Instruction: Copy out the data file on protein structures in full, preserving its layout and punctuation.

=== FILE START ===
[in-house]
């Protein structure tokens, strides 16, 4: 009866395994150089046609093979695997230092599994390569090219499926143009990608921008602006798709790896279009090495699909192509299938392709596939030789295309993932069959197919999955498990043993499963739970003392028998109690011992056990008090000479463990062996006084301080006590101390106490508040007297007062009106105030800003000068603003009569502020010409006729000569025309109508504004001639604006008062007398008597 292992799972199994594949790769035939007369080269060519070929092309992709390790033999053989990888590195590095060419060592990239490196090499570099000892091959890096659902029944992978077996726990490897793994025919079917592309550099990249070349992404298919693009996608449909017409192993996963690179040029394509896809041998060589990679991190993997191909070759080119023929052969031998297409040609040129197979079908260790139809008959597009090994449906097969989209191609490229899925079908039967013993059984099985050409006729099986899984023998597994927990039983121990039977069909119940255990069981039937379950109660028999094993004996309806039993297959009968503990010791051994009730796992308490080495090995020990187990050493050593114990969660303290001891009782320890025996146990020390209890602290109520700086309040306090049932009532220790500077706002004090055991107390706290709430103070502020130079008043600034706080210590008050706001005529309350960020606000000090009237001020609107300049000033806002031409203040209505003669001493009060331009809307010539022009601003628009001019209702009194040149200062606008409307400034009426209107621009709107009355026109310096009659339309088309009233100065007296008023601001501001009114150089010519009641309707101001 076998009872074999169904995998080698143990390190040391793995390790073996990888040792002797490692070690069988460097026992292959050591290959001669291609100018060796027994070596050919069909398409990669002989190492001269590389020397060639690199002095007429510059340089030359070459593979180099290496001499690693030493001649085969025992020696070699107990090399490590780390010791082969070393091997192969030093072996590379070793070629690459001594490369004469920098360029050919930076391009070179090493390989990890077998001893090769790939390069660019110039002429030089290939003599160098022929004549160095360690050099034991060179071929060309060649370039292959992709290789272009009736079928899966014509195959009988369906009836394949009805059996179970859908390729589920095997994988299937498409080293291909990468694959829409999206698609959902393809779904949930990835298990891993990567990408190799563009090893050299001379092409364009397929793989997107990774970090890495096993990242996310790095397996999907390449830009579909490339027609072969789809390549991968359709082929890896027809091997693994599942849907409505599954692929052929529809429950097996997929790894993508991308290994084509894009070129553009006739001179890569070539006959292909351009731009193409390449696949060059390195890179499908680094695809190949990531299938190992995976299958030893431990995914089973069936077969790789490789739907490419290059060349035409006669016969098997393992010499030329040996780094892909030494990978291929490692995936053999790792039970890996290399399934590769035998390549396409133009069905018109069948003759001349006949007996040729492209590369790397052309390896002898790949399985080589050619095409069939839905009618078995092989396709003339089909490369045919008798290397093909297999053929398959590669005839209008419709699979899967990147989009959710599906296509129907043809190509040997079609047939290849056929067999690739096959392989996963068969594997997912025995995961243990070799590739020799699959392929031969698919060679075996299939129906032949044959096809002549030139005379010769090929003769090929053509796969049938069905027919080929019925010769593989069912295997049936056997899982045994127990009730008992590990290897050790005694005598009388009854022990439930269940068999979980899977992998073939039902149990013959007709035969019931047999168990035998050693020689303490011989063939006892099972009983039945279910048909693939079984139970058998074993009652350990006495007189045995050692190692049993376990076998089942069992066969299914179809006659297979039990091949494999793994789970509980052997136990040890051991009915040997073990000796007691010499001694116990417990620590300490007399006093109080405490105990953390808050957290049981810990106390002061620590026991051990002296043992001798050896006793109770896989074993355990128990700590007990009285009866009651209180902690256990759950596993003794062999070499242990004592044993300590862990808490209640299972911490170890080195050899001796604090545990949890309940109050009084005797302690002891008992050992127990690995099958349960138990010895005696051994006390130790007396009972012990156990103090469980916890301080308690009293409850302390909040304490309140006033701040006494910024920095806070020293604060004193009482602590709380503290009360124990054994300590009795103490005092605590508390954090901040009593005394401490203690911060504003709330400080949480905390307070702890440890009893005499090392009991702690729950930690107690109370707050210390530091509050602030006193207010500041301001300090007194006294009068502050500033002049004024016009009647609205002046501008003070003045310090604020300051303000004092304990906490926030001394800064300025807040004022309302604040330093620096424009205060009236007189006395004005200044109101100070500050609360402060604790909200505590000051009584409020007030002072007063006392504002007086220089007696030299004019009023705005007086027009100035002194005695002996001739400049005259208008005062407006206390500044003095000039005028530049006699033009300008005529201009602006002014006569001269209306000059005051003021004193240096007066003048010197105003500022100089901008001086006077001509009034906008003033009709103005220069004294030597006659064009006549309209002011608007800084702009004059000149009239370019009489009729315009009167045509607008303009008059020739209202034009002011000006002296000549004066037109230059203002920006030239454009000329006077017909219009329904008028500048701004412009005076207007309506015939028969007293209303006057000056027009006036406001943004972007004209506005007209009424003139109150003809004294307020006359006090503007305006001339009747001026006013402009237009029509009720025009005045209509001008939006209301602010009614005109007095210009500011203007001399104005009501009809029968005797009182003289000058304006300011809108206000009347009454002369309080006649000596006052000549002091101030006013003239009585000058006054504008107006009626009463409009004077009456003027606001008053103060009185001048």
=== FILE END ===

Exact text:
[in-house]
């Protein structure tokens, strides 16, 4: 009866395994150089046609093979695997230092599994390569090219499926143009990608921008602006798709790896279009090495699909192509299938392709596939030789295309993932069959197919999955498990043993499963739970003392028998109690011992056990008090000479463990062996006084301080006590101390106490508040007297007062009106105030800003000068603003009569502020010409006729000569025309109508504004001639604006008062007398008597 292992799972199994594949790769035939007369080269060519070929092309992709390790033999053989990888590195590095060419060592990239490196090499570099000892091959890096659902029944992978077996726990490897793994025919079917592309550099990249070349992404298919693009996608449909017409192993996963690179040029394509896809041998060589990679991190993997191909070759080119023929052969031998297409040609040129197979079908260790139809008959597009090994449906097969989209191609490229899925079908039967013993059984099985050409006729099986899984023998597994927990039983121990039977069909119940255990069981039937379950109660028999094993004996309806039993297959009968503990010791051994009730796992308490080495090995020990187990050493050593114990969660303290001891009782320890025996146990020390209890602290109520700086309040306090049932009532220790500077706002004090055991107390706290709430103070502020130079008043600034706080210590008050706001005529309350960020606000000090009237001020609107300049000033806002031409203040209505003669001493009060331009809307010539022009601003628009001019209702009194040149200062606008409307400034009426209107621009709107009355026109310096009659339309088309009233100065007296008023601001501001009114150089010519009641309707101001 076998009872074999169904995998080698143990390190040391793995390790073996990888040792002797490692070690069988460097026992292959050591290959001669291609100018060796027994070596050919069909398409990669002989190492001269590389020397060639690199002095007429510059340089030359070459593979180099290496001499690693030493001649085969025992020696070699107990090399490590780390010791082969070393091997192969030093072996590379070793070629690459001594490369004469920098360029050919930076391009070179090493390989990890077998001893090769790939390069660019110039002429030089290939003599160098022929004549160095360690050099034991060179071929060309060649370039292959992709290789272009009736079928899966014509195959009988369906009836394949009805059996179970859908390729589920095997994988299937498409080293291909990468694959829409999206698609959902393809779904949930990835298990891993990567990408190799563009090893050299001379092409364009397929793989997107990774970090890495096993990242996310790095397996999907390449830009579909490339027609072969789809390549991968359709082929890896027809091997693994599942849907409505599954692929052929529809429950097996997929790894993508991308290994084509894009070129553009006739001179890569070539006959292909351009731009193409390449696949060059390195890179499908680094695809190949990531299938190992995976299958030893431990995914089973069936077969790789490789739907490419290059060349035409006669016969098997393992010499030329040996780094892909030494990978291929490692995936053999790792039970890996290399399934590769035998390549396409133009069905018109069948003759001349006949007996040729492209590369790397052309390896002898790949399985080589050619095409069939839905009618078995092989396709003339089909490369045919008798290397093909297999053929398959590669005839209008419709699979899967990147989009959710599906296509129907043809190509040997079609047939290849056929067999690739096959392989996963068969594997997912025995995961243990070799590739020799699959392929031969698919060679075996299939129906032949044959096809002549030139005379010769090929003769090929053509796969049938069905027919080929019925010769593989069912295997049936056997899982045994127990009730008992590990290897050790005694005598009388009854022990439930269940068999979980899977992998073939039902149990013959007709035969019931047999168990035998050693020689303490011989063939006892099972009983039945279910048909693939079984139970058998074993009652350990006495007189045995050692190692049993376990076998089942069992066969299914179809006659297979039990091949494999793994789970509980052997136990040890051991009915040997073990000796007691010499001694116990417990620590300490007399006093109080405490105990953390808050957290049981810990106390002061620590026991051990002296043992001798050896006793109770896989074993355990128990700590007990009285009866009651209180902690256990759950596993003794062999070499242990004592044993300590862990808490209640299972911490170890080195050899001796604090545990949890309940109050009084005797302690002891008992050992127990690995099958349960138990010895005696051994006390130790007396009972012990156990103090469980916890301080308690009293409850302390909040304490309140006033701040006494910024920095806070020293604060004193009482602590709380503290009360124990054994300590009795103490005092605590508390954090901040009593005394401490203690911060504003709330400080949480905390307070702890440890009893005499090392009991702690729950930690107690109370707050210390530091509050602030006193207010500041301001300090007194006294009068502050500033002049004024016009009647609205002046501008003070003045310090604020300051303000004092304990906490926030001394800064300025807040004022309302604040330093620096424009205060009236007189006395004005200044109101100070500050609360402060604790909200505590000051009584409020007030002072007063006392504002007086220089007696030299004019009023705005007086027009100035002194005695002996001739400049005259208008005062407006206390500044003095000039005028530049006699033009300008005529201009602006002014006569001269209306000059005051003021004193240096007066003048010197105003500022100089901008001086006077001509009034906008003033009709103005220069004294030597006659064009006549309209002011608007800084702009004059000149009239370019009489009729315009009167045509607008303009008059020739209202034009002011000006002296000549004066037109230059203002920006030239454009000329006077017909219009329904008028500048701004412009005076207007309506015939028969007293209303006057000056027009006036406001943004972007004209506005007209009424003139109150003809004294307020006359006090503007305006001339009747001026006013402009237009029509009720025009005045209509001008939006209301602010009614005109007095210009500011203007001399104005009501009809029968005797009182003289000058304006300011809108206000009347009454002369309080006649000596006052000549002091101030006013003239009585000058006054504008107006009626009463409009004077009456003027606001008053103060009185001048």